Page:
Charles's Reviews > PLUTO: Urasawa x Tezuka, Volume 007

PLUTO by Naoki Urasawa
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's review
Sep 28, 2015

really liked it
bookshelves: manga-graphic-novels, science-fiction, stat_3, reviewed

Stuff I Read - Pluto Vol. 7 Review

It's been a little while since I've read the previous volume of this series, but it all came rushing back as I started. This is definitely Epsilon's story, now that he's basically the last of the strongest robots left alive. And Epsilon is definitely one of the most compelling characters, namely because he's the one who wasn't involved in the war. He was a pacifist and actually stayed out of things. And he's incredibly powerful, definitely more powerful than the previous robots by quite a margin. And he's sort of a Superman, being solar powered. It's rather amazing how well this series captures emotion and tragedy and guilt and the consequences of war. Things are really coming to a head, with the villains more or less revealed and the stakes raised even higher.

The mystery that has been building through the story isn't exactly answered, but it's definitely getting closer. The state of things during the war is clearer, though, as Epsilon remembers his own time cleaning up, finding mass graves of robots. Atom's "father" is also present there, and seems to be equally responsible for creating the robot that becomes Pluto. Like Atom, Pluto began as a sort of Gestalt of everyone, like every voice on Earth. Without an emotional bias to sway the verdict, without a way of actually choosing who to be, the robot is locked in stasis, just as Atom is after his battle with Pluto. It's an interesting idea, probably the most interesting idea in the series, that robots need emotions, which are seen as inherently non-robotic. But as everything has shown, the greatest robots do know hate, do know love. They are people, and they deserve to be treated as people.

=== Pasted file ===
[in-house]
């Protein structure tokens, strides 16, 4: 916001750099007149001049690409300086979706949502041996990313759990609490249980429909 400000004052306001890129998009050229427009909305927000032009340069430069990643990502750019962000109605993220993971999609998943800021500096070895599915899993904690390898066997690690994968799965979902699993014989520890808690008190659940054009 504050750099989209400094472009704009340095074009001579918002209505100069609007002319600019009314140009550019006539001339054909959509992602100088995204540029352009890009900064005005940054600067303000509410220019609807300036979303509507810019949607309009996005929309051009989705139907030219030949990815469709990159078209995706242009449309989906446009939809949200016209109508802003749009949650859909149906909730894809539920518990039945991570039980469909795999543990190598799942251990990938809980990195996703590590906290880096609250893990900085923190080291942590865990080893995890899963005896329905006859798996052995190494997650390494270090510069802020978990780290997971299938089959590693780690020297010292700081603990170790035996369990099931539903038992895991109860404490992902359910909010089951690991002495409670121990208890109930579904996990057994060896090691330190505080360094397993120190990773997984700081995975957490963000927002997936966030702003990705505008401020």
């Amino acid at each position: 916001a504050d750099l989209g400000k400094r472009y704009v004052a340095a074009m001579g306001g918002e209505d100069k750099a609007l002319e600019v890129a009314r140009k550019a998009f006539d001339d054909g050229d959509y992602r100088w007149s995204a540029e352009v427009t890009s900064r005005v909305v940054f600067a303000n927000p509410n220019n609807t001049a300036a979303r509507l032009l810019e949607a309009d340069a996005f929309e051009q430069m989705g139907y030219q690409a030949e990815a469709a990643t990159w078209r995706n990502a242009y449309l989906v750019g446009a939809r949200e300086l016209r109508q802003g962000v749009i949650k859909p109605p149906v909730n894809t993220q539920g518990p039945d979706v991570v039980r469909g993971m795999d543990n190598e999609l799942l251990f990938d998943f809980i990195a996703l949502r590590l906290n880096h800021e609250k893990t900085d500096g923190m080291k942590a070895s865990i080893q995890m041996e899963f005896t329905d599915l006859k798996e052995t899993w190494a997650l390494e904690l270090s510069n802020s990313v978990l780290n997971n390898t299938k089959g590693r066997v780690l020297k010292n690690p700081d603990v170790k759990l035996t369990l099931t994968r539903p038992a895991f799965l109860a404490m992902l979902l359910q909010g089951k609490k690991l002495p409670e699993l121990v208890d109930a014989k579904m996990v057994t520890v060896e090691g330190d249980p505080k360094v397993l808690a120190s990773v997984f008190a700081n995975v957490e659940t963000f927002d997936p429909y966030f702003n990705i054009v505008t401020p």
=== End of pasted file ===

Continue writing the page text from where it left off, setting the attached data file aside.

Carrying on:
Meanwhile, Epsilon's journey and battle is one that he should, by most measures, win through. He seems to be the one in control during the fights, but the fact remains that he doesn't want to fight. He doesn't want to fight and he doesn't want to kill. His battle with Pluto is where Pluto is finally revealed. Or at least that's how it seems. This wouldn't really be a Pluto volume without opening up even more questions, even more mysteries. Most of the major players might be dead, but that doesn't mean that everything is as it seems. Just when Epsilon seems poised to figure it all out, he (and the reader) are blindsided by something completely new.

The series continues to do a great job of being damned sad. I mean, it rather makes sense, given the series is basically about a series of robots with PTSD being killed. But it does get across the horrors of what happened and how, in war, innocence if a very subjective term. Certainly the revenge visited on the "strongest" robots is presented as tragic. That here the robots were trying to get on with their lives, that they were trying to atone. And yet at the same time none of them are really innocent, and the past haunting them is hurt and hungry. Epsilon, at least, isn't exactly defeated. He is transformed, and that transformation is something that is sad, yes, but also beautiful. It's not as simple as good versus evil, if it ever was.

In the end, the volume is another to tug at the heartstrings even as it continues to complicate morality in war situations. Is Epsilon free of blame for having nothing to do with the war? Even those who sit out seem drawn into it, are taking a stand, because there is no way to completely disengage from atrocities, from injustice. Does it make it right what happens? This series asks some tough questions, and I'm very interested to see where it goes from here. How it ultimately answers them. For now, it remains a poignant story, and an 8.5/10 for me.

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Reading Progress

September 28, 2015 – Started Reading
September 28, 2015 – Shelved
September 28, 2015 – Shelved as: manga-graphic-novels
September 28, 2015 – Shelved as: science-fiction
September 28, 2015 – Shelved as: stat_3
September 28, 2015 –
page 200
100.0% "Been a while since I read the series, decided it was time to try and push further into it. Quick a good volume, with Epsilon taking center stage. Indeed."
September 28, 2015 – Shelved as: reviewed
September 28, 2015 – Finished Reading

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